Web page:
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Why don’t they do it? Why don’t they interrogate Boris Johnson about the democratic legitimacy of denying Scotland’s right of self determination? After all, it would make great theatre, wouldn’t it? Putting the British Prime Minister on the spot would surely get the kind of unrehearsed reaction that tends to go viral on social media. So, why does this so rarely happen?

The simple explanation – and, therefore, the explanation likely to be the least satisfying – is ‘bias’. That the British media is, generally, pro-Union is doubtless the case. But this is both unsurprising and inadequate to explain why media professionals don’t do what they might be expected to do. It doesn’t explain why journalists so consistently fail to follow journalistic instincts. It doesn’t explain why they so rarely ask the obvious questions. It doesn’t explain why they almost never succumb to the urge to create a spectacle. Is that not the business they’re in?

I’m sure many (most?) journalists would insist that they are not in the business of creating spectacle. I am confident they’d insist that their profession is the noble one of informing the public; discovering and disseminating the facts; speaking truth unto power, or whatever. But that only leaves us wondering why so little of this noble professionalism (or professional nobility?) manifests itself when these champions of the public’s right to know confront British politicians who take highly dubious positions with regard to Scotland’s right of self-determination.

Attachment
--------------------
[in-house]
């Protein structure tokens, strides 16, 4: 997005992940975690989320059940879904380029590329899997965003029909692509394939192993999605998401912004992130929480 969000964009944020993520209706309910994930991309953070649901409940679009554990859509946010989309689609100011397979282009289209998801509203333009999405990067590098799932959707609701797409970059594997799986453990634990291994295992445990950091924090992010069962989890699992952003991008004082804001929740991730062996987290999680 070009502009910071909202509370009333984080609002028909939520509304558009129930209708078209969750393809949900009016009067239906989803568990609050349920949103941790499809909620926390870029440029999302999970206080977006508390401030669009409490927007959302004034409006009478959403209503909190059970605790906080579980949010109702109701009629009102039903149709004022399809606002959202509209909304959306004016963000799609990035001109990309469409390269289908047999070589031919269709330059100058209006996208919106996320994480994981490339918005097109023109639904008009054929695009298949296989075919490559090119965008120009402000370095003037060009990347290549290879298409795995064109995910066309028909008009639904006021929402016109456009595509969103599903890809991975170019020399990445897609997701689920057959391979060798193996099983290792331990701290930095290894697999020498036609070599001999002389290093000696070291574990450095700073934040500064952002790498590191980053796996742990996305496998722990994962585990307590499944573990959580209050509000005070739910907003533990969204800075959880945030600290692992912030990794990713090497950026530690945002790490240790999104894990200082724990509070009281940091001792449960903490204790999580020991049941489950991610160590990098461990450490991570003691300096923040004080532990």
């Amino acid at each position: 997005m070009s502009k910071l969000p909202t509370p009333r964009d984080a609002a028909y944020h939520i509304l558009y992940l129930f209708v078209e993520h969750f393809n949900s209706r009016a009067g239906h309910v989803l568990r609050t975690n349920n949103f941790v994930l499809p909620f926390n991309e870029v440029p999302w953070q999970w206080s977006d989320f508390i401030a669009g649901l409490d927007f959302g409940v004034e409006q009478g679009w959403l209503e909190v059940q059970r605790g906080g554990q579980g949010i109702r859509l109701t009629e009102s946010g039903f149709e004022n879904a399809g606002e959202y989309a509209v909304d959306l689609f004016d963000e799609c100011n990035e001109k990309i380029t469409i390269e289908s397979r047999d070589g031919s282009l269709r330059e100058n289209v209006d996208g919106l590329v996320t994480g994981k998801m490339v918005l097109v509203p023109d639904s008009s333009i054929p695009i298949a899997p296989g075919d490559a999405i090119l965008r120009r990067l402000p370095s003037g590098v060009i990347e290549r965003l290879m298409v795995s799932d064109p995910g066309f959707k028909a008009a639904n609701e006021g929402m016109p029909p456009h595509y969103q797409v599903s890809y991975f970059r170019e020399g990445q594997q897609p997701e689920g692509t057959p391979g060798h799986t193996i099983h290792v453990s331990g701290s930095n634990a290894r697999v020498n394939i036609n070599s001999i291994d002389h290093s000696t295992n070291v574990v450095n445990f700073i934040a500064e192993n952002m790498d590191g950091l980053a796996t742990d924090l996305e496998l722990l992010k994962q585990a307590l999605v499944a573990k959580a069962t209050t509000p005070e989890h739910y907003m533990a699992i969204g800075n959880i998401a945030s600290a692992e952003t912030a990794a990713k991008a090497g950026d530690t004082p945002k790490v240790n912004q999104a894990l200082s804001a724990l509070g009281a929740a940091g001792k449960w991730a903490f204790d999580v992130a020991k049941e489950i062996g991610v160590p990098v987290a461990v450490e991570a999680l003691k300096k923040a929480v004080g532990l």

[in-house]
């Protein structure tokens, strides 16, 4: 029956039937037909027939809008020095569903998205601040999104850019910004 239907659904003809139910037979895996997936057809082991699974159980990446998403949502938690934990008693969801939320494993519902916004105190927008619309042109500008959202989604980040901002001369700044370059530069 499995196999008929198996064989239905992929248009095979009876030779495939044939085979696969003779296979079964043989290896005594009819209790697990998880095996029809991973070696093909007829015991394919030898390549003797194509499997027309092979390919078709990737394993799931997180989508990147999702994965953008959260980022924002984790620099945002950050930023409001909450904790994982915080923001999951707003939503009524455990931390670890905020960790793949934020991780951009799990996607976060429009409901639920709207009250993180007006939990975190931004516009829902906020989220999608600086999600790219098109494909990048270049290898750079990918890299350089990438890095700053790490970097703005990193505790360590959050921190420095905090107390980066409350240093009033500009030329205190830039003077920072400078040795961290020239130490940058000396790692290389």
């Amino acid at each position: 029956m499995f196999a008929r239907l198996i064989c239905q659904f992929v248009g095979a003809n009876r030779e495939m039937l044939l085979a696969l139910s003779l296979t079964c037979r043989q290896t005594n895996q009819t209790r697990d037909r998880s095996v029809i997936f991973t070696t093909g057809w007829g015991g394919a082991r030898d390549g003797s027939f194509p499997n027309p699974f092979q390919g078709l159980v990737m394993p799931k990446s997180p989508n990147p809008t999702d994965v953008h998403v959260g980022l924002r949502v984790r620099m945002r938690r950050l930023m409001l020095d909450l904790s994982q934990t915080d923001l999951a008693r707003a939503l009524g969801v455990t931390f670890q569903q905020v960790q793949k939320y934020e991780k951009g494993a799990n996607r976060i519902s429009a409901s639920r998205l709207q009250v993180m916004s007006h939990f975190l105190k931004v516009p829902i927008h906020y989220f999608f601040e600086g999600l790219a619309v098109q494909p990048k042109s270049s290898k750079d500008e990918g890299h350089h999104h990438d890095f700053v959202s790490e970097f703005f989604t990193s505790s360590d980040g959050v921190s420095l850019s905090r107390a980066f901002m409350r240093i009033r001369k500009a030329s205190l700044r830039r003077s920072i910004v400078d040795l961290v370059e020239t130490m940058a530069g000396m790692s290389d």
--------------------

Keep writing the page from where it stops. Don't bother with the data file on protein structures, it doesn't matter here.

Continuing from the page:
We know what the role of political journalism is supposed to be. Ideally, it contributes to the electorate’s capacity to make informed choices. By providing accurate information and insightful analysis, political journalists help to ensure that political power is, as far as possible, exercised only with the informed consent of the people.